Money Cog v1

Gaining possession where landlord has not protected deposit in tenancy deposit scheme.

Failure to protect the tenant's money deposit in an authorised Tenancy Deposit Scheme (TDS) on commencement of the tenancy and provide prescribed information about it as required by the Housing Act 2004 can prevent the landlord from gaining possession by serving a section 21 notice under the Housing Act 1988.

Since 6 April 2007, it has been mandatory for a landlord to join a TDS on creation of a new Assured Short Term Tenancy (AST), where a deposit is paid by the tenant to the landlord on commencement of the tenancy.

The landlord's obligation is to place the deposit in an authorised TDS and comply with the ''initial requirements'' imposed by the authorised TDS within 30 days from the date of receipt of the deposit (section 213(3), HA 2004 as amended by section 184 of the Localism Act 2011 (LA 2011)).

The 30 day period only applies where the deposit has been received by the landlord on or after 6 April 2012 and was only 14 days before. The landlord cannot serve a valid section 21 notice where the deposit is not held in an authorised TDS or where the initial requirements have not been complied with. The landlord cannot put things right retrosopectively. See Superstrike Ltd v Rodrigues [2013] EWCA Civ 669.

Failure to provide prescribed information
The landlord cannot serve a section 21 notice where the prescribed information has not been given with the same 30 days.

What about selling?
Where the deposit is not protected a new landlord will not be able to serve a section 21 notice either.

What’s the penalty?
As well as being stuck with the tenant the landlord may be liable to a financial penalty of between one and three times the amount of the deposit, if the tenant makes an application to court.

What can a landlord do?

  1. Serve a section 8 notice
    A landlord can still rely on one of the grounds for possession set out in Schedule 2 to the HA 1988 such as nuisance, breach of tenancy and rent arrears. However, landlords often prefer to serve a section 21 notice rather than a section 8 notice where the fixed term has ended, since it is not necessary to prove that the tenant is in default, it’s cheaper and usually avoids going to a court hearing.

  2. Return of deposit to tenant
    The HA 2004 allows the landlord to serve a section 21 notice once action has been taken to rectify the situation:
    • By repayment of the deposit (whether in full or with agreed deductions).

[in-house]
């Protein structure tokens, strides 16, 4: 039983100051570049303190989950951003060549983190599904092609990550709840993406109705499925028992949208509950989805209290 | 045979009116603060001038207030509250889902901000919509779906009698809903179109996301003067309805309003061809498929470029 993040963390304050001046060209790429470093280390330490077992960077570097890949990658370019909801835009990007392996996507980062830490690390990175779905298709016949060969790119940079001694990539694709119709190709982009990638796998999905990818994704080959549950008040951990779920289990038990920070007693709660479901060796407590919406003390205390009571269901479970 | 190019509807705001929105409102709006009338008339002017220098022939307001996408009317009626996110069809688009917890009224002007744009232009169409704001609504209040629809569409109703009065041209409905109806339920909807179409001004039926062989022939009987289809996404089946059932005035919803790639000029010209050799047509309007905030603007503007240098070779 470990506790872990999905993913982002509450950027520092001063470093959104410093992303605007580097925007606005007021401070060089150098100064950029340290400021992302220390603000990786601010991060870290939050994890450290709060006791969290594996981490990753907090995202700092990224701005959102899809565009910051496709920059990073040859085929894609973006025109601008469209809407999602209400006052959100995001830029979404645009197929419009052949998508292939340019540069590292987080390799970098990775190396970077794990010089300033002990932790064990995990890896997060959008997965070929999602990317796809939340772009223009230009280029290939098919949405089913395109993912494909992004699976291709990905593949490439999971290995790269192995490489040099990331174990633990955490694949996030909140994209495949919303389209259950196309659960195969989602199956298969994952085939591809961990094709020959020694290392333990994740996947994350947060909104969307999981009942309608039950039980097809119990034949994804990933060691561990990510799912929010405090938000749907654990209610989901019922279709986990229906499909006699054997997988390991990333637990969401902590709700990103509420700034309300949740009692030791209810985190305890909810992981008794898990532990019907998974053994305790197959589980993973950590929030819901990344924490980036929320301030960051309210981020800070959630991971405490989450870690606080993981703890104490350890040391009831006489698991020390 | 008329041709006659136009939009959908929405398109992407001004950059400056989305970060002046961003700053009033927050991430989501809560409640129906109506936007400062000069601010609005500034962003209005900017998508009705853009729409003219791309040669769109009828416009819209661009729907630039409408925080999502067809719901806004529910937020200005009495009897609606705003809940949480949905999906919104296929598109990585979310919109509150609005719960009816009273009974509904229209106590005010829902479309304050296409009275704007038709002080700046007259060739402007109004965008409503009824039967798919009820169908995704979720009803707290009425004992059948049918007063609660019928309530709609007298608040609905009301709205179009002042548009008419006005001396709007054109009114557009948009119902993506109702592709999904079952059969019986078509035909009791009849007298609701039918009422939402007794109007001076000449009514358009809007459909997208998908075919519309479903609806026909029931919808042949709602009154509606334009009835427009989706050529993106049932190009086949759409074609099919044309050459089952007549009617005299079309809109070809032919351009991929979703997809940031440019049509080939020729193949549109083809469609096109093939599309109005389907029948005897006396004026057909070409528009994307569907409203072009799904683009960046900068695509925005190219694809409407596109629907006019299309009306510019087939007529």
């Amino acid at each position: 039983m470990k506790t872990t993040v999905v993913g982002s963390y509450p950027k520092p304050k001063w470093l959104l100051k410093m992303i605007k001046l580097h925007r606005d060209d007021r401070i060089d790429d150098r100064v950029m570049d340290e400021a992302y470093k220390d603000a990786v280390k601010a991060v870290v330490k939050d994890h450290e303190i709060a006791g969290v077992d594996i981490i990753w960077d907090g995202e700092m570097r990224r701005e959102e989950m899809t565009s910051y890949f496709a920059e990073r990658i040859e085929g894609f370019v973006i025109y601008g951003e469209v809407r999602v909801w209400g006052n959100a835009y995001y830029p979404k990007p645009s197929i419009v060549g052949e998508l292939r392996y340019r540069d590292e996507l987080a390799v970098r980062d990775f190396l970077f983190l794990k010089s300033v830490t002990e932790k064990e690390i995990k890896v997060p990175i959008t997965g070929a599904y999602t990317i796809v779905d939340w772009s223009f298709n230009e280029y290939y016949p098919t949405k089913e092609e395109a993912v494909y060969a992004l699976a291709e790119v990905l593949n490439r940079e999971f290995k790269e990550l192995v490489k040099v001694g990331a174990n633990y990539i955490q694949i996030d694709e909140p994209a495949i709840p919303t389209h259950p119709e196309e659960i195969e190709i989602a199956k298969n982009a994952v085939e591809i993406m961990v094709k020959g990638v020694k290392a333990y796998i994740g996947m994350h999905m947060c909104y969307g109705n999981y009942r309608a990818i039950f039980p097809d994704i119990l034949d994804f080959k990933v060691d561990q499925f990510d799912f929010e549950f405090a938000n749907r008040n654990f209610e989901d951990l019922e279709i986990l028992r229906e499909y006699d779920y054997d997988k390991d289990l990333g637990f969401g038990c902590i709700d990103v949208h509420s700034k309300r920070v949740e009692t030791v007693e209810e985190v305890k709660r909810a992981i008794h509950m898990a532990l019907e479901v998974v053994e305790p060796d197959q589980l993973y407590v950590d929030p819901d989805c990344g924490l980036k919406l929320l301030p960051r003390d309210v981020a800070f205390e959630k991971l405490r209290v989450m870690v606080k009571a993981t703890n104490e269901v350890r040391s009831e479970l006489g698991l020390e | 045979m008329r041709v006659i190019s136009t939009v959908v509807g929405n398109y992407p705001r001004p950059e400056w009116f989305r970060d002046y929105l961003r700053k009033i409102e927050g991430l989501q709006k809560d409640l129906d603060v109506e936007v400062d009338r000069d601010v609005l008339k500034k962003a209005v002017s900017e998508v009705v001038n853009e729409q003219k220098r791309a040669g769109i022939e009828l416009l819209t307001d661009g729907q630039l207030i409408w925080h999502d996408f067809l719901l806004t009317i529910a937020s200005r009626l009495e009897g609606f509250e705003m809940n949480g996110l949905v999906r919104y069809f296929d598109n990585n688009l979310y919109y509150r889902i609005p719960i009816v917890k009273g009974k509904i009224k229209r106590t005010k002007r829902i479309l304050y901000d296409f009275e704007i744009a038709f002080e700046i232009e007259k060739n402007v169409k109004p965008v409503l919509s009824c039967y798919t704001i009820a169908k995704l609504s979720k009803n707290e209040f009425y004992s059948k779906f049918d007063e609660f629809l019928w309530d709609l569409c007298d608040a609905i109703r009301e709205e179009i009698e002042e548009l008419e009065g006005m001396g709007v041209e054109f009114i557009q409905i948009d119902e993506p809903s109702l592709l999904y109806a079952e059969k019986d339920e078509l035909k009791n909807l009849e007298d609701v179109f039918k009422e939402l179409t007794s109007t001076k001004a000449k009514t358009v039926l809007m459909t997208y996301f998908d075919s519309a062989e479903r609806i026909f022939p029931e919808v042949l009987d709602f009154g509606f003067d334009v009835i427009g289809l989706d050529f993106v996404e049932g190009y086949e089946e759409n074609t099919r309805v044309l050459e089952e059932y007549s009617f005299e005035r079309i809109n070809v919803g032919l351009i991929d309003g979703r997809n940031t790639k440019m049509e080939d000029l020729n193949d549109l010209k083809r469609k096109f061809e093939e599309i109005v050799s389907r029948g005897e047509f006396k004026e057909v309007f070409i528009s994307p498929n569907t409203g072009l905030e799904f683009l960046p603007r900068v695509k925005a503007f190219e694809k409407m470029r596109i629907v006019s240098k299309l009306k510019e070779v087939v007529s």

• Following determination, settlement or withdrawal of any claim under section 214(1) of the HA 2004 (section 215(2A), HA 2004, as inserted by section 184(13) of LA 2011).
    • Protecting the deposit in a TDS after the deadline has passed will not allow the landlord to serve a section 21 notice.
    • Repaying the deposit does not escape liability for the financial penalty for failing to comply with the obligations.

  3. Issuing proceedings under standard possession procedure

    The landlord will not be able to use the accelerated possession procedure where the deposit is not held in an authorised TDS or where the landlord has not complied with the initial requirements, even if it has returned the deposit to the tenant. This is because the claim form for the accelerated possession procedure asks the landlord to confirm that the initial requirements regarding the deposit were carried out. Evidence that the landlord has protected the deposit with a TDS must also be attached to the claim form.

    Where the landlord cannot do this, it must use the standard possession procedure instead of the accelerated possession procedure – greater cost, uncertainty and an attendance at court.

Provision of prescribed information
If the landlord has not provided the prescribed information to the tenant, the landlord cannot serve a section 21 notice to recover possession of the property "until such time" as the prescribed information has been provided (section 215(2), HA 2004).

In other words, the landlord must provide the necessary information and then it can serve a section 21 notice.

Where the landlord never registered the deposit in a TDS, there will never have been the option to have provided the prescribed information to the tenant, setting out details of the registration. To serve a section 21 notice in those circumstances, the landlord must repay the deposit to the tenant.

Even if the landlord provides the prescribed information to the tenant, the landlord could still be liable for the financial penalty for not complying with its obligations.

Julian Cioffi - Managing Partner


Important guidance on articles published by Fitzhugh Gates Solicitors

All articles published through this website contain only general advice and are not intended as professional counsel and should not be used as such.

If you require specific advice with respect to any particular issue or problem highlighted by this article or any other matter, then please contact Fitzhugh Gates, the Solicitors for Brighton and Hove and Shoreham-by-Sea. 


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